In more recent years, Google have ramped up their efforts to keep accounts and information private and secure, and to protect page authenticity across a wider variety of websites.

This means that websites with a secure HTTPS connection are rewarded with a closed padlock icon to the left of the URL in the browser’s address bar — this tells them you value their privacy and personal information and have taken steps to secure it.

This is what you see in Chrome when you visit an HTTPS-certified website:


Note the padlock to the left of the URL field.



And when you click on the padlock:


Users can click on ‘Certificate’ to read more information about the website’s security certificate and the issuing Certification Authority.



What happens if you don’t have a secure certificate and an HTTPS connection?

Google have been slowly increasing the pressure on site owners to make their websites secure, encouraging them to take encryption seriously.

In January 2017 Google changed their Chrome browser so that websites with unsecured HTTP connections displayed an ‘i’ icon to the left of the address bar. Clicking on this icon warned the visitor that site was not secure.

In October 2017, they added ‘Not secure’ text display beside the ‘i’ icon when the visitor starts to enter data in any kind of field on an HTTP site.

In 2018, Chrome dropped the ‘i’ icon and now use a hazard icon and ‘Not secure’ message as shown below, for any non HTTPS websites.


The ‘Not secure’ warning displayed on non-HTTPS websites.



And when you click on the warning:


Not what a user wants to see when browsing or sharing their personal data with a business.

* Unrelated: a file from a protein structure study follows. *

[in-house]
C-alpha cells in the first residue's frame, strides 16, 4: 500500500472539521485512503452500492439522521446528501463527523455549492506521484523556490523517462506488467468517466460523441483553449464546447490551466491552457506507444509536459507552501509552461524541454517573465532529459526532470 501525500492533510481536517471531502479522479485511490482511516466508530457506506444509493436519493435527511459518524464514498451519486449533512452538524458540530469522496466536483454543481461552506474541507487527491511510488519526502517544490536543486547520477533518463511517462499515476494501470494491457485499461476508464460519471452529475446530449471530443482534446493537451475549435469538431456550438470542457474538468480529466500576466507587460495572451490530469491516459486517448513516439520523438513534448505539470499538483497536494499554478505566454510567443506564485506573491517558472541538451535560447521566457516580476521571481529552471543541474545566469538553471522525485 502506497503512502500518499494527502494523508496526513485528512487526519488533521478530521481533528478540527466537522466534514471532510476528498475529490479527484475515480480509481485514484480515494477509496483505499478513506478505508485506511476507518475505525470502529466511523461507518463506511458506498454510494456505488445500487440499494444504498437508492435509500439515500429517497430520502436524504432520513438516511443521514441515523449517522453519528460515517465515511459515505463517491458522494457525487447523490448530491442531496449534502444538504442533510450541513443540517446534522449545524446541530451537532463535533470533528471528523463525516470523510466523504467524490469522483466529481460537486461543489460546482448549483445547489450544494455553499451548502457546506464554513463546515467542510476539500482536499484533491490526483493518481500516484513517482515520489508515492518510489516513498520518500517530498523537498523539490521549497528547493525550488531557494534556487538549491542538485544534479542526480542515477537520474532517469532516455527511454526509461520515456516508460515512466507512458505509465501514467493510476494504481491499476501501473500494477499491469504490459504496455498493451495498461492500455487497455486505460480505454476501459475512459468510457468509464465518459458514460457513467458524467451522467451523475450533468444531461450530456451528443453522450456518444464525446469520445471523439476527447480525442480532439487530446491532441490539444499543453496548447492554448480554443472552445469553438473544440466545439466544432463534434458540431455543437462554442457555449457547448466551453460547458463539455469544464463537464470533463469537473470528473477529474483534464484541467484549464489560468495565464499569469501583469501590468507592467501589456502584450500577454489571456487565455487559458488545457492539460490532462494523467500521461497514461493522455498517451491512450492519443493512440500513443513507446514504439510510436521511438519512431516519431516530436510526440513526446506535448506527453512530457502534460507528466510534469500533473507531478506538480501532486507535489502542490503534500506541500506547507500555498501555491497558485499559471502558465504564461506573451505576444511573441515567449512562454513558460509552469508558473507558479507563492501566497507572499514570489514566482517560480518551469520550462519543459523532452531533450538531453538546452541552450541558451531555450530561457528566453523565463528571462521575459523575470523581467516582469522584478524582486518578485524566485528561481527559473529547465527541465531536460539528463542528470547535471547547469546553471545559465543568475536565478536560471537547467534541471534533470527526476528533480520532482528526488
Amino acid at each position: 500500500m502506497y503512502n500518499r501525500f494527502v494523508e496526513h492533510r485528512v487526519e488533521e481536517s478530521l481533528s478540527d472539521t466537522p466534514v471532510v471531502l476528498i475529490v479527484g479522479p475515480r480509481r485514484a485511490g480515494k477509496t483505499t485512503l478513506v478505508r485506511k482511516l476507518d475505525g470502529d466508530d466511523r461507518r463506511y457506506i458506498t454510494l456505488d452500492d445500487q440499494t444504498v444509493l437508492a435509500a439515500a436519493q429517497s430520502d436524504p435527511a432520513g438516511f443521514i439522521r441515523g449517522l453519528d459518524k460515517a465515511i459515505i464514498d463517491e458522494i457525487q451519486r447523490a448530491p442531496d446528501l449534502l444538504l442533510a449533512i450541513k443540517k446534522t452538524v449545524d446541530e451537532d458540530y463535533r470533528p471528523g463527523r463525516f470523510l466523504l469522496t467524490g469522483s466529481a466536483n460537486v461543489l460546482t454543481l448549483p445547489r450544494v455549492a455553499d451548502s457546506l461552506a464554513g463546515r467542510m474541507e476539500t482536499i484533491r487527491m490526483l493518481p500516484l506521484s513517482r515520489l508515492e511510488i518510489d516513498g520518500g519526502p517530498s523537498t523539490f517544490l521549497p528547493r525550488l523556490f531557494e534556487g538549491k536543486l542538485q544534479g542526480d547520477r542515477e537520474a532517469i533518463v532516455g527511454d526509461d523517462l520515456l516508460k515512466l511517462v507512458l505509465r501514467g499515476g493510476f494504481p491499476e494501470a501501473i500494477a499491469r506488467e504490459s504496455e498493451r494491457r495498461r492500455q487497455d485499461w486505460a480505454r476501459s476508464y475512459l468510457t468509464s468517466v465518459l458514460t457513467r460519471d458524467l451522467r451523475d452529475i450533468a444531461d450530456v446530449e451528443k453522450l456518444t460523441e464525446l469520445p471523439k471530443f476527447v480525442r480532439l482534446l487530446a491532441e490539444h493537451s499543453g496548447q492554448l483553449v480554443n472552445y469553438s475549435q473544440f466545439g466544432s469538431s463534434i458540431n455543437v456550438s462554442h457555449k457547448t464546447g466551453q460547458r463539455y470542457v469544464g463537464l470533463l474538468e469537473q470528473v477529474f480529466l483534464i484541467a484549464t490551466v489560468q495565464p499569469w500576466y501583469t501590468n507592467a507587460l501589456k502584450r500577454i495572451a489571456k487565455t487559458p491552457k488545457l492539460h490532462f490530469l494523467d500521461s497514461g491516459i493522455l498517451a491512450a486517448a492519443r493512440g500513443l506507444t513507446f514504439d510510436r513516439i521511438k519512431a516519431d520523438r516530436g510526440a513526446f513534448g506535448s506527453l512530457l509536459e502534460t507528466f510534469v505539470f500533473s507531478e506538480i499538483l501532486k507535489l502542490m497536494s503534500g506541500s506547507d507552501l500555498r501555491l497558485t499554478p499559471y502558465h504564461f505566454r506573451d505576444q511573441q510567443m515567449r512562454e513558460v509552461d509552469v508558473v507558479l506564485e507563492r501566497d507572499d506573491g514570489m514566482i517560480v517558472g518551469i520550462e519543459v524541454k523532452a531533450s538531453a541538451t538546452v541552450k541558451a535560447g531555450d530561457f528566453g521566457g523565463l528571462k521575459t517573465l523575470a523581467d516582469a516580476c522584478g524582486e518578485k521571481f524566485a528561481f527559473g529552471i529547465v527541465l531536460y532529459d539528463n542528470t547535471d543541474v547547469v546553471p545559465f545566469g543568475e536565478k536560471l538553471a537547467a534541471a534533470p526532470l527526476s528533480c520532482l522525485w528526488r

In October 2020 when Chrome 86 rolled out, the browser began showing a warning when users start filling out a mixed form — a form on an HTTPS website that doesn’t submit via an HTTPS channel. This was part of Chrome’s gradual push toward blocking mixed content.



Is website security an SEO factor?

Another reason to get your site HTTPS secured is that Google deem websites with HTTPS connections to be safer than those without, giving them slight preference in search results.

This helps serve Google’s objective of returning the best results for users’ searches, i.e., high quality websites that offer both robust security and great content that addresses the user’s search term.


Taking all practicable steps to secure your website

When we leave our cars, we lock all the doors, not just a couple to give the illusion of a secured vehicle. For the same reason, comprehensive website security is a key element in the holistic approach we take to creating effective websites for SMBs.

We take our client’s website security very seriously, and only use premium HTTPS certificates from digicert, a highly reputable Certificate Authority. With our decades of experience in website security we know that the small annual cost is well worth the peace of mind that the premium service offers.

If you have any questions about the security of your website, drop us a line.